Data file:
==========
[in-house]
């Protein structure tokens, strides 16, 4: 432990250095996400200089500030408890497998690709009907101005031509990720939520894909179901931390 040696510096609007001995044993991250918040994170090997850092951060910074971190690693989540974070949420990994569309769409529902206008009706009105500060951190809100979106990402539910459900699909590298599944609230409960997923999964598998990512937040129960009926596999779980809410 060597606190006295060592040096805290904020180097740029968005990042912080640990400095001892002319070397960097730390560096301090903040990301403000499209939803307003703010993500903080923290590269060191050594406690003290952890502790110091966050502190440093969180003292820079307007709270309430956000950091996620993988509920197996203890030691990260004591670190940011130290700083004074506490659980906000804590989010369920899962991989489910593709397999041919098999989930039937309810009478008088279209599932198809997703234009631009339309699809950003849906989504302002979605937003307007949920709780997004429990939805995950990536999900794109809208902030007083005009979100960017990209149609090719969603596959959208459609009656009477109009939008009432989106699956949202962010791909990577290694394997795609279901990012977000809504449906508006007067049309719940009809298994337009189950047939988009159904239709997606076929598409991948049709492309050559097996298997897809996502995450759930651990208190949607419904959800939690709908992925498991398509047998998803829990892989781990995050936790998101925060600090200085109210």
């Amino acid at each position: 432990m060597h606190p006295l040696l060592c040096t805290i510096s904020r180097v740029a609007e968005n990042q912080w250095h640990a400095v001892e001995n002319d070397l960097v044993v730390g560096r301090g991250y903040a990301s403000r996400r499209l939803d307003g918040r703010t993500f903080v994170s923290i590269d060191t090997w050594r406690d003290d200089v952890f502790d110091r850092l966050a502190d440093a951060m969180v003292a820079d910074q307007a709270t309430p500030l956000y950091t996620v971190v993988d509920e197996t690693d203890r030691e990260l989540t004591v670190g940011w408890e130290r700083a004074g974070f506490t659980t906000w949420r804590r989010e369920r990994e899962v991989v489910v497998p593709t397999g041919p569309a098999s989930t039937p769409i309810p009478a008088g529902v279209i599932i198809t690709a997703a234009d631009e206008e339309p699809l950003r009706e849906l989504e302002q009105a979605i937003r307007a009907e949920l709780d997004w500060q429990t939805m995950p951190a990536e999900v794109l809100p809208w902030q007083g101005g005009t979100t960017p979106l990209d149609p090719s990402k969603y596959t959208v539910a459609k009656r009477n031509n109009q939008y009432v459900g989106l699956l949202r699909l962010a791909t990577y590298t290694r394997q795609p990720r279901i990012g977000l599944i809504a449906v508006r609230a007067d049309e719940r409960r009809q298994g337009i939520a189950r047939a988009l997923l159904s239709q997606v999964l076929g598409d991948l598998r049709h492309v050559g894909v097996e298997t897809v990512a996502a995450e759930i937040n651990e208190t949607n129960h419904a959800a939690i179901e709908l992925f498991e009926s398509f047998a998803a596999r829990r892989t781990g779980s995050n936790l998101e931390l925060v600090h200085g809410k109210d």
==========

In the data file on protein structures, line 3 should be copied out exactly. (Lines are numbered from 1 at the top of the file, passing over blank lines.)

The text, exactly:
């Amino acid at each position: 432990m060597h606190p006295l040696l060592c040096t805290i510096s904020r180097v740029a609007e968005n990042q912080w250095h640990a400095v001892e001995n002319d070397l960097v044993v730390g560096r301090g991250y903040a990301s403000r996400r499209l939803d307003g918040r703010t993500f903080v994170s923290i590269d060191t090997w050594r406690d003290d200089v952890f502790d110091r850092l966050a502190d440093a951060m969180v003292a820079d910074q307007a709270t309430p500030l956000y950091t996620v971190v993988d509920e197996t690693d203890r030691e990260l989540t004591v670190g940011w408890e130290r700083a004074g974070f506490t659980t906000w949420r804590r989010e369920r990994e899962v991989v489910v497998p593709t397999g041919p569309a098999s989930t039937p769409i309810p009478a008088g529902v279209i599932i198809t690709a997703a234009d631009e206008e339309p699809l950003r009706e849906l989504e302002q009105a979605i937003r307007a009907e949920l709780d997004w500060q429990t939805m995950p951190a990536e999900v794109l809100p809208w902030q007083g101005g005009t979100t960017p979106l990209d149609p090719s990402k969603y596959t959208v539910a459609k009656r009477n031509n109009q939008y009432v459900g989106l699956l949202r699909l962010a791909t990577y590298t290694r394997q795609p990720r279901i990012g977000l599944i809504a449906v508006r609230a007067d049309e719940r409960r009809q298994g337009i939520a189950r047939a988009l997923l159904s239709q997606v999964l076929g598409d991948l598998r049709h492309v050559g894909v097996e298997t897809v990512a996502a995450e759930i937040n651990e208190t949607n129960h419904a959800a939690i179901e709908l992925f498991e009926s398509f047998a998803a596999r829990r892989t781990g779980s995050n936790l998101e931390l925060v600090h200085g809410k109210d």